We then traveled on to Assisi. Birthplace of St. Francis.

St. Francis of Assisi
I (Icasiana) have a strong connection to the village of Assisi; this was a place I definitely wanted/needed to visit. As I have an affinity with Mother Mary, I also feel an affinity for St. Francis. Maybe it is because of his special connection with the animals and with nature; what has made such a strong impression on me is his huge heart and his deep conviction in his beliefs.

We arrived in the area of Assisi and quickly found a nice campsite. After dinner we drove up to the town of Assisi. It’s a medieval walled city perched on a mountain. To get there you pass through the road that winds back and forth until you reach the peak. Along the pathways are several churches, monasteries and commercial areas, all neat and well-kept. We arrived at the Chapel of St. Francesco when it was dark, and closed, but the outside lights were shining onto the church and the courtyard below in a very soft and inviting manner. Gabriel and I were both drawn to the church. There are actually two churches, one built on top of the other, but both accessible and used today for services. I found out the next day that the one below had much more of a pull for me, something very special. Both churches were built starting two years after St. Francis’s death. The church below contained the crypt of St. Francis and crypts for four of his very close disciples. We had also learned about the life of St. Francis. He was a son of a wealthy Italian merchant and a beautiful French woman. His father was very disappointed with his son who had his own ideas for his life and had no intention of following in his footsteps to the merchant trade. Francis believed in a different life, so spiritual and so different than his father that when Francis was young his father locked him up in chains under their stairwell. His mother who loved her son and wanted him to live his own life would free him from his shackles. It turns out that Francis denounced his family’s fortune to follow his calling. After his vision with Jesus he met with the Pope and was able to form a very severe and austere order of priests and nuns; the Franciscan Order. These people took a vow of poverty, chastity and charity.

detail inside of the San Francescan church in Assisi

The Message is Love
The following day, while praying in the crypt where St. Francis was buried, I was instructed to visit the small church, just outside of town, where Francis as a young man was visited by Jesus through a crucifix hanging in the church. I was very excited and anticipated some message or vision that would be shown to me while at this Church. Gabriel, my trusted sidekick, took Elijah into the courtyard to schmooze with the pilgrims and visiting people, while I went into the church to meditate. The first message was a simple one, a message directly for me. Jesus told me that I don’t have to come to churches, or sacred sites, or energy spots to have a connection with the divine. I just need to take a moment; still the mind and I will connect to the universal force that is the Creator. I laugh every time I hear this message as I KNOW this to be true, but I tend to do things my own way, even if they are at times more difficult. I’m happy to admit, though, that since that last message, I have been taking the time every day to make this special connection. The second message was for all of us. This was a message about our remembering. Jesus told me how Creator has sent so many messengers, prophets, messiahs and special people to help remind us of our own divinity and our direct connection with the Creator. He even said that most people have mis-interpreted the message of his own suffering and the crucifixion by focusing more on the form than the message. The message, he said, is to remind us of our own power and our capacity to love. Jesus took the form of a man so he could live among us and share God’s message of love. Instead of receiving his simple message, it instead incited fear and resistance among the ruling elite and the religious leaders of the time. In seeking to maintain control over the people, the leaders ignored his message and instead ordered him killed.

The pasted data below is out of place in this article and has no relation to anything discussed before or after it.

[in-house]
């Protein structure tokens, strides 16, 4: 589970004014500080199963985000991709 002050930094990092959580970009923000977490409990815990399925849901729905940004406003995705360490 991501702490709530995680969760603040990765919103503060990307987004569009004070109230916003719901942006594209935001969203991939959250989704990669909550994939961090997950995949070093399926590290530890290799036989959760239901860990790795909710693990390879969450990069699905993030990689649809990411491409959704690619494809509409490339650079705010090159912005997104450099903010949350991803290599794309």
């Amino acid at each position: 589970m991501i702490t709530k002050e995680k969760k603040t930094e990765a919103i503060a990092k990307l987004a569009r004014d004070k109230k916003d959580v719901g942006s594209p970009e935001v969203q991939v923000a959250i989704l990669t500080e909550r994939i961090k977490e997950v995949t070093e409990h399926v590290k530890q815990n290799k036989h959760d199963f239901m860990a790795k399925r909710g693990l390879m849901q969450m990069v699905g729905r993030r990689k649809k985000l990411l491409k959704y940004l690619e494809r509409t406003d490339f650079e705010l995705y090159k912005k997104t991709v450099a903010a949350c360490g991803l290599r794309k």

In the moments during his suffering and his imminent death, Jesus continued to forgive his tormenters and prayed for their own healing. The compassion he showed demonstrated his love for humankind and his love for our Creator. His main message to me is that focusing on the form of his death and dying, and praying to an image of him crucified on the cross is missing the purpose of his mission, his mission is to spread the message of love. That was the Word, and the Word is love.

. How are we spreading this message? Is it through our work, our artistry, our voices, our parenting, our friendships, our deeds? Whatever or however we demonstrate this message, it all supports the message of Samadhi (connectedness) to our universe, our Creator and each other.

Separation and Disconnection – Our Own Cross to Bear